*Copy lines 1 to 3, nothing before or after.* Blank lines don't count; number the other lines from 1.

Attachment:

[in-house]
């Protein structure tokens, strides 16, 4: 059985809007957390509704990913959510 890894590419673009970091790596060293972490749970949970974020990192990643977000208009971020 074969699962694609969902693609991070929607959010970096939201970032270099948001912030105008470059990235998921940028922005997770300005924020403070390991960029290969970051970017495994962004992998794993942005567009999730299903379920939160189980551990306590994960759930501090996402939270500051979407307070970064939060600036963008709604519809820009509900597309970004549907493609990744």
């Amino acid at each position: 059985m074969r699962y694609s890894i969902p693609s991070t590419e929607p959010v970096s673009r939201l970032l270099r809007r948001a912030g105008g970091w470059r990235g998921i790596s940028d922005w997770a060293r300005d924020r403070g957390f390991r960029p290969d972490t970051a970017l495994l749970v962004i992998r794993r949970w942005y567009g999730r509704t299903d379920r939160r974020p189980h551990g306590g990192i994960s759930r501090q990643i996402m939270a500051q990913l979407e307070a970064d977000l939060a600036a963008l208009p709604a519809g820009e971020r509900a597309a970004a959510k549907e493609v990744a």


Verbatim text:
[in-house]
């Protein structure tokens, strides 16, 4: 059985809007957390509704990913959510 890894590419673009970091790596060293972490749970949970974020990192990643977000208009971020 074969699962694609969902693609991070929607959010970096939201970032270099948001912030105008470059990235998921940028922005997770300005924020403070390991960029290969970051970017495994962004992998794993942005567009999730299903379920939160189980551990306590994960759930501090996402939270500051979407307070970064939060600036963008709604519809820009509900597309970004549907493609990744």
């Amino acid at each position: 059985m074969r699962y694609s890894i969902p693609s991070t590419e929607p959010v970096s673009r939201l970032l270099r809007r948001a912030g105008g970091w470059r990235g998921i790596s940028d922005w997770a060293r300005d924020r403070g957390f390991r960029p290969d972490t970051a970017l495994l749970v962004i992998r794993r949970w942005y567009g999730r509704t299903d379920r939160r974020p189980h551990g306590g990192i994960s759930r501090q990643i996402m939270a500051q990913l979407e307070a970064d977000l939060a600036a963008l208009p709604a519809g820009e971020r509900a597309a970004a959510k549907e493609v990744a």